Empty lots around St. Helens have some residents wondering about what future developments will be placed there.
Those lots include a few sites next to the new Legacy Medical Group building at 475 S. Columbia River Highway, the ground next to the St. Helens Department of Motor Vehicles (DMV) at 500 N. Columbia River Highway, a site on the intersection of 14th Street and Columbia Avenue, and the big empty lot that was the location of the former transfer station on Gable Road.
There are two other subdivisions planned, named Forest Trails and Elk Ridge.
The lot next to the DMV will be a subdivision called Graystone Estates, according to City Planner Jacob Graichen. This is an 80-lot land parcel, of which two lots will be larger commercial lots, and the remaining lots will be for attached single-family dwellings, according to Graichen.
Graichen said Graystone Estates is right in the middle of their development. It had its preliminary plat approved in September of 2018, and the site is working on public improvements to make the site ready for development. These include civil plans like the sewer and storm system. Once those plans have all been approved, the final plat will be approved for the site, and development can begin. However, Graichen said it is impossible to tell when exactly development will start.
Right next to Legacy is a large parcel of land that will have several uses.
One of those uses will be for a 204-unit apartment complex.
“This is probably the first large apartment complex that St. Helens has seen in a long time,” Graichen said. According to Graichen, the apartment complex will include 18 buildings total, including 17 three-story buildings of units, and one common building for the residents.
“I’ve been here 12 years,” Graichen said, “and I haven’t seen something like that.”
The land where Legacy rests was once the site of Violette’s Villa, which was sold to a developer in 2017 after having rested vacant for over a decade, according to Graichen. The developer that bought the land divided it into five large lots, Graichen said. One lot is the site of Legacy, another is the site of the future apartments. The remaining three lots are commercial lots, and Graichen said as of yet, there are no official plans for those lots.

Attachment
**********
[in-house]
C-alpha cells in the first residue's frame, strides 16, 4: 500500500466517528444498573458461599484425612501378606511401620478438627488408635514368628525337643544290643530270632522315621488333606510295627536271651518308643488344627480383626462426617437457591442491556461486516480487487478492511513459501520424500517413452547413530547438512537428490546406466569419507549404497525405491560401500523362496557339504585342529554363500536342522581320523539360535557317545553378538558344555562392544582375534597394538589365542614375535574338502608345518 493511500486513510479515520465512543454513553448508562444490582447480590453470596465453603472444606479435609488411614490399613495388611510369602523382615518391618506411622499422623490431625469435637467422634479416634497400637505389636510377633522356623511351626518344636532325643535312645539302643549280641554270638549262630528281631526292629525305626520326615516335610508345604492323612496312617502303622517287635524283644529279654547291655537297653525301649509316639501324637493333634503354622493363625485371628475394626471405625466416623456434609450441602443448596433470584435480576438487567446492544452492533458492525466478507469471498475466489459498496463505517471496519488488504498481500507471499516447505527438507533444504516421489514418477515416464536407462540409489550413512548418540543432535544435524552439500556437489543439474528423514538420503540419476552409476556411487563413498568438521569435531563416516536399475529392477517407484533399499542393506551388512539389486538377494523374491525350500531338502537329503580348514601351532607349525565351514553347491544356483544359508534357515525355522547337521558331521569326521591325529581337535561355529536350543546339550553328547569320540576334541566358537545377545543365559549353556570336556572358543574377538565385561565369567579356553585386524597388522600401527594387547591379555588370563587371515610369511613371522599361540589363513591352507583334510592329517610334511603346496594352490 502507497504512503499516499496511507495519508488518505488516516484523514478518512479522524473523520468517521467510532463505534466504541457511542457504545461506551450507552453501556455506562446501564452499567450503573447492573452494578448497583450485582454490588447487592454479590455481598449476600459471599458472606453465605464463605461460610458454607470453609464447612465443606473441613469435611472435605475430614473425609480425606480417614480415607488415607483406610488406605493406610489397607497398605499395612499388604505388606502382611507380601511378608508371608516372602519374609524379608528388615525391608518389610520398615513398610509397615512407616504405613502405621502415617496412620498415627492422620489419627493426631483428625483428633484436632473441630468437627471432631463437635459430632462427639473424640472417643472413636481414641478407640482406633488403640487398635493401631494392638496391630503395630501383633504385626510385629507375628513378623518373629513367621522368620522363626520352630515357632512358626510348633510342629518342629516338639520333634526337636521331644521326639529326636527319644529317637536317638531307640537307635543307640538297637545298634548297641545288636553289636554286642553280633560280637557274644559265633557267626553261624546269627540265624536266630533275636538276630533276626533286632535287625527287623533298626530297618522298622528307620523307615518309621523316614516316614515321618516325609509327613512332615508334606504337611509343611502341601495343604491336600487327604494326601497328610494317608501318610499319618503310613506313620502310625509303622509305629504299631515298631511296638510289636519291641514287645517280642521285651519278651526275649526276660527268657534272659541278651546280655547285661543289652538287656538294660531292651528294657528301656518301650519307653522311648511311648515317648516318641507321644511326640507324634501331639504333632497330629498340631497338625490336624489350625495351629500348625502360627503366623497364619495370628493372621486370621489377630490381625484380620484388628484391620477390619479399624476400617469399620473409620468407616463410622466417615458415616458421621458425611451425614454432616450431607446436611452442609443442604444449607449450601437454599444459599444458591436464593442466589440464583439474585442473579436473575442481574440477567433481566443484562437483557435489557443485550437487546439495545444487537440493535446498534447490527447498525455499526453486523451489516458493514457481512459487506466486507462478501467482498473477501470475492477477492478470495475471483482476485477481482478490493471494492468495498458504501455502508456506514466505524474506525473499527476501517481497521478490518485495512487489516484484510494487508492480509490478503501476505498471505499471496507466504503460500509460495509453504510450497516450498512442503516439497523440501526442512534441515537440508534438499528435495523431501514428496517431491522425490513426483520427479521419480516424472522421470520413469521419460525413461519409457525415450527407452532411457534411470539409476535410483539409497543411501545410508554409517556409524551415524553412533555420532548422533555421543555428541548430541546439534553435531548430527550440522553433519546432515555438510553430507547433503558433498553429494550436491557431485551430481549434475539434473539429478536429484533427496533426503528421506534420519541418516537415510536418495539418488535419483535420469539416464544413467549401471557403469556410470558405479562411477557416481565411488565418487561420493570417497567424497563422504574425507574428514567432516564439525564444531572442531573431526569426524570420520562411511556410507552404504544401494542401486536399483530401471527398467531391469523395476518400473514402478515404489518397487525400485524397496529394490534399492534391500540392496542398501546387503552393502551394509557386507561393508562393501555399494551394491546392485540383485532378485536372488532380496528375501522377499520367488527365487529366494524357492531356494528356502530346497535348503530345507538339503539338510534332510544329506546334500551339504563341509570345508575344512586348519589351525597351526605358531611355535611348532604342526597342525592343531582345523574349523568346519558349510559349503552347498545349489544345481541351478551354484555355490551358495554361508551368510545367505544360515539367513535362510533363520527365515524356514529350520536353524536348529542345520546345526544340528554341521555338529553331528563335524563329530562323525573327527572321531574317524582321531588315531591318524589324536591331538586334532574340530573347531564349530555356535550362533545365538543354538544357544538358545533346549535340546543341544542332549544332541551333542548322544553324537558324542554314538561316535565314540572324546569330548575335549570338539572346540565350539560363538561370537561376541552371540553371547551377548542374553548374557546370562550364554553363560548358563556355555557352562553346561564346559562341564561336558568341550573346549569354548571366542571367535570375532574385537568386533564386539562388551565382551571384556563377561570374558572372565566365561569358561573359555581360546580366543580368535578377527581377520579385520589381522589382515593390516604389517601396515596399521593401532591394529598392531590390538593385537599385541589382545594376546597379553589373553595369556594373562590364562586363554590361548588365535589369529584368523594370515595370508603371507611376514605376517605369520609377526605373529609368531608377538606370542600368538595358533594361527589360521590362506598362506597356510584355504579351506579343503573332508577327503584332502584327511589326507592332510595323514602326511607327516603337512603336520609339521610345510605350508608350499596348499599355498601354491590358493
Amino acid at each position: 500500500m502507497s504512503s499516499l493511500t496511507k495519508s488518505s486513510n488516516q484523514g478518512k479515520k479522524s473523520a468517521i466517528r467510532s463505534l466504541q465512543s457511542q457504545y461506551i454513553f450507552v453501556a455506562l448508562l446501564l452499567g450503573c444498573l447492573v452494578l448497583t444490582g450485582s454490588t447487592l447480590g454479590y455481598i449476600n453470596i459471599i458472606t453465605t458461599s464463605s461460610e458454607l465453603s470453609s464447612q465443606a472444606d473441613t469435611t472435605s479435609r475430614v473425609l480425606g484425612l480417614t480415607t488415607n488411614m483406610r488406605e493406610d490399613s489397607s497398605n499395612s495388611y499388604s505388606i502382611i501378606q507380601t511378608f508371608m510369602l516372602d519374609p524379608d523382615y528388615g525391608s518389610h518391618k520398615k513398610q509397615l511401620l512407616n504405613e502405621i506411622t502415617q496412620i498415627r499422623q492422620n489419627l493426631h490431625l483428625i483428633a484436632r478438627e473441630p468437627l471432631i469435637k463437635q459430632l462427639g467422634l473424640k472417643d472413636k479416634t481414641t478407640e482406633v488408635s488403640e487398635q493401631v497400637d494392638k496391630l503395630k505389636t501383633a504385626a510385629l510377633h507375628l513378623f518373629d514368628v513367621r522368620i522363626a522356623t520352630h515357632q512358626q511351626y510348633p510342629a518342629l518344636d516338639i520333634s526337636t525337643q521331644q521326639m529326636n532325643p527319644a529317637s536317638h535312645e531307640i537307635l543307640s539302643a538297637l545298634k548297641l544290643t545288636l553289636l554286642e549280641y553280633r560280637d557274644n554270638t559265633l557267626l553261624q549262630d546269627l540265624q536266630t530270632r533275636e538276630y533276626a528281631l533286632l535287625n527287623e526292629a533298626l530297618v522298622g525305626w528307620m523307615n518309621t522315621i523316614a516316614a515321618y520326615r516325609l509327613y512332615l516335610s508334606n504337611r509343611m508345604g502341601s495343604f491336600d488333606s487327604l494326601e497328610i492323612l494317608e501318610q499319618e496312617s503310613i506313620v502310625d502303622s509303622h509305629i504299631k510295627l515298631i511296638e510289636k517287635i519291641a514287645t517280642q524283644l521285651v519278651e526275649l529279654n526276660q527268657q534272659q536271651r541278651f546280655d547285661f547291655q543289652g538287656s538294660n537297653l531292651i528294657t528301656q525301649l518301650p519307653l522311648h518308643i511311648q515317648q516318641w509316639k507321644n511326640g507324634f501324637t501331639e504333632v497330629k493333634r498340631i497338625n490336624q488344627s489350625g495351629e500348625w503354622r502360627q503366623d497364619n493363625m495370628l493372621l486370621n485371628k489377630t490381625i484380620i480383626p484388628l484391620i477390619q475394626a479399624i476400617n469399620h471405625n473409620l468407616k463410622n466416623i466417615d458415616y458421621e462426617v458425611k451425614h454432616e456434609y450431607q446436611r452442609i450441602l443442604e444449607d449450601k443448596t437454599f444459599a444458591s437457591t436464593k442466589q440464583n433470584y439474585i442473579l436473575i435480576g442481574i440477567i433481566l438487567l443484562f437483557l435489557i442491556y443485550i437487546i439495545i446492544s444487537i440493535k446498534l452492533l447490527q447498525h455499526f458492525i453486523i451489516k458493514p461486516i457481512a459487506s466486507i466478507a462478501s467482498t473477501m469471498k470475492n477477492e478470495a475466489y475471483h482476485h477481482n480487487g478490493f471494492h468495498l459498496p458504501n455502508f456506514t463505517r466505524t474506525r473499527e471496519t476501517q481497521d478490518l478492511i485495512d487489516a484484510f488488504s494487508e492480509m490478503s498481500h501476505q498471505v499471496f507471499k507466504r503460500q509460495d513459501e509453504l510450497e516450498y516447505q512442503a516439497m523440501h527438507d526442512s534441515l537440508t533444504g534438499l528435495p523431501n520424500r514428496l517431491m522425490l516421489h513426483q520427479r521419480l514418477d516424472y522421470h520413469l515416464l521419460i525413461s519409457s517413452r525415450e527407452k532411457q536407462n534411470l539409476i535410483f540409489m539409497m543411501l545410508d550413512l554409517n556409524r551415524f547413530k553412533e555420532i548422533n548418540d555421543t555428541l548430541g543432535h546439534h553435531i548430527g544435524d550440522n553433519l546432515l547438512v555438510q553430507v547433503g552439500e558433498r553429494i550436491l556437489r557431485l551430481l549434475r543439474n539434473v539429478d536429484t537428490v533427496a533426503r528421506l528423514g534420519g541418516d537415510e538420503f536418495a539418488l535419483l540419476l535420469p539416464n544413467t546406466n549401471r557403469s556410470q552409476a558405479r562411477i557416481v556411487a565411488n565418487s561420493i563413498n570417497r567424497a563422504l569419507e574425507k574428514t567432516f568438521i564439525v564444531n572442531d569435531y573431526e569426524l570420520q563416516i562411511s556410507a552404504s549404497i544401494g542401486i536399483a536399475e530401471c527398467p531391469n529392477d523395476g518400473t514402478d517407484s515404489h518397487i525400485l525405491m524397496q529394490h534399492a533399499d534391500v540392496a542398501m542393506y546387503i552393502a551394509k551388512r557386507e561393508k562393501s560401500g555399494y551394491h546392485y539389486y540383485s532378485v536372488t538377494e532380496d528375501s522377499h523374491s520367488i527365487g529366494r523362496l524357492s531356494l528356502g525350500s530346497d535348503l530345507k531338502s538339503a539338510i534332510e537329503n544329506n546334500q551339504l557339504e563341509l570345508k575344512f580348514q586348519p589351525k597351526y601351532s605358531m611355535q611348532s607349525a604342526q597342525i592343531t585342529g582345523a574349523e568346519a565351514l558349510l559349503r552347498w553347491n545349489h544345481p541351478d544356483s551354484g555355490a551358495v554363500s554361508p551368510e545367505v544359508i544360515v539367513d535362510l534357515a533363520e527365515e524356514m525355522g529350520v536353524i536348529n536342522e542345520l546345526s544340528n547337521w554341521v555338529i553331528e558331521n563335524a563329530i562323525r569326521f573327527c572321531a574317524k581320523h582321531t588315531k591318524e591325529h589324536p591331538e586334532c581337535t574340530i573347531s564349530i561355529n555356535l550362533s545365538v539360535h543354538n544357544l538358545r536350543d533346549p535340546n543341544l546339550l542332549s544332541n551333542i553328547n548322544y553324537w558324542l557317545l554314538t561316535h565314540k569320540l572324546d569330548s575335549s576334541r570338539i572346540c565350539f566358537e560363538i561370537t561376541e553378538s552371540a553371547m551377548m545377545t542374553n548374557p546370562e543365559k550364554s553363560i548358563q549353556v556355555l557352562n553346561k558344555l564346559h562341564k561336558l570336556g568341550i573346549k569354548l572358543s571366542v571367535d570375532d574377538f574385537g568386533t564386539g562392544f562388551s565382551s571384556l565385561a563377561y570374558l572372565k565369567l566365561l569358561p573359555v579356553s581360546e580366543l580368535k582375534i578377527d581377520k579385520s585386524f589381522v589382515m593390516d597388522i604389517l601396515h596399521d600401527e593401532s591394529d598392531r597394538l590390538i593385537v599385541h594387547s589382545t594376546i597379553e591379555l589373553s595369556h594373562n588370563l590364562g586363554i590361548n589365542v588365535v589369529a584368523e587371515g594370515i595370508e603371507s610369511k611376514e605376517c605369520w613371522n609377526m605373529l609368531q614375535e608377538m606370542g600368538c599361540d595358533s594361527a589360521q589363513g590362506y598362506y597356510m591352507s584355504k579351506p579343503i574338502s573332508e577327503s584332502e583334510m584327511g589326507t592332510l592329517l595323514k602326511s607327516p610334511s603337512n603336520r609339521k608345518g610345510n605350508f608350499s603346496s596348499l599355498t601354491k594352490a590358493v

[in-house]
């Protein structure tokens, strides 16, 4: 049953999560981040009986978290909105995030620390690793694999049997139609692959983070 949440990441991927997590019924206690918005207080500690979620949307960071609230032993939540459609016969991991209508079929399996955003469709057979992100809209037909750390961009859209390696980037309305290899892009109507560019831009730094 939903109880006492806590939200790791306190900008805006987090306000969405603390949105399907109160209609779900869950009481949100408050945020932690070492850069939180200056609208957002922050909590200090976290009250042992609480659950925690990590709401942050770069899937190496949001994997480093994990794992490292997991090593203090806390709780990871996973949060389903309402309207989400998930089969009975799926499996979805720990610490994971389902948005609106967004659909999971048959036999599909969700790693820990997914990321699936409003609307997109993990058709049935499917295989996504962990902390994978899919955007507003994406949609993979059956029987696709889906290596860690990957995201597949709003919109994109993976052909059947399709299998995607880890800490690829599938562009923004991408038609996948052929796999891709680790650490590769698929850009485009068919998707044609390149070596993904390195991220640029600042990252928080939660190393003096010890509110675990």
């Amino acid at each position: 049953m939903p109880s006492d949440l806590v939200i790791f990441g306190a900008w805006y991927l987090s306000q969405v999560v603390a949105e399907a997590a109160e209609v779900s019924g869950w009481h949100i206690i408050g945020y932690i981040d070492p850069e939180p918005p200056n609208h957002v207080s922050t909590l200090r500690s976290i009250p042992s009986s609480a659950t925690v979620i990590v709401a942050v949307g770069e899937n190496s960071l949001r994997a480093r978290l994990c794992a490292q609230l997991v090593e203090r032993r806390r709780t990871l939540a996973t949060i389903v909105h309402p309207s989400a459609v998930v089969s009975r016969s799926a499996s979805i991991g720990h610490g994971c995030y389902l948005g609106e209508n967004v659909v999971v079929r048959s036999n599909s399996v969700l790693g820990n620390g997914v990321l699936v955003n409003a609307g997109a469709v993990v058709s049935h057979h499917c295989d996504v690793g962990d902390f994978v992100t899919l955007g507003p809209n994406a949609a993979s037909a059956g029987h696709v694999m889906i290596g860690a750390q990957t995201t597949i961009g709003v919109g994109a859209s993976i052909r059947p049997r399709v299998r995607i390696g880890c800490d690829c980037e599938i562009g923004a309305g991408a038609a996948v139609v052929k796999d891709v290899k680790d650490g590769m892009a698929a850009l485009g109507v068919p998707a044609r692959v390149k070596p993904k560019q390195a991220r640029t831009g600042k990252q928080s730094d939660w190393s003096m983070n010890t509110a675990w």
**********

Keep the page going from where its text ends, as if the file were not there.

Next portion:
At the intersection of 14th Street and Columbia Avenue, there is a large plot of land that often has a large excavator digging up the ground.
That place, nicknamed the “Houlton Hole,” will be the site of Frank Robison’s Veterinary Services, an existing veterinary clinic that currently operates at the corner of Highway 30 and Firlock Park, according to Jennifer Dimsho, Associate City Planner. The area has been the site for many different businesses, like an Italian dry goods store, a grocery store, and an ice cream shop back in the early 1900s, Dimsho said.
According to Graichen, the veterinary clinic has all its permits issued, and getting the facility up is only a matter of time.
“It’s an investment in the Houlton area,” Graichen said about the veterinary clinic.
A few new subdivisions are also in the works.
One is Elk Ridge, which just completed phase six, and has 58 new lots. “I anticipate people to start submitting plans to start building homes up there pretty soon,” Graichen said. Dimsho said that the way the development is situated, on a good day, residents will be able to see downtown Portland from their homes.
Another is Forest Trails, which Dimsho said will have 18 lots of single family homes. Graichen said the subdivision is getting close to submitting its final plat, at which point they can start building homes on the lots.
A final subdivision is in the works for an area next to Gable Road, at the site of the old transfer station, behind the small strip mall where Starbucks and MOD Pizza are located. According to Graichen, the city has received an application for a 238-unit apartment complex.
However, the complex is contingent on a lot of things, and the project will not receive its land use approval until September, according to Dimsho.
“I think the major sticking point for them is going to be traffic because that’s a huge impact to that intersection,” Dimsho said.
An additional impact will be wetlands for the project, because there are a lot of wetlands at the site, according to Graichen.
However, “A lot of that is already in motion,” Graichen said.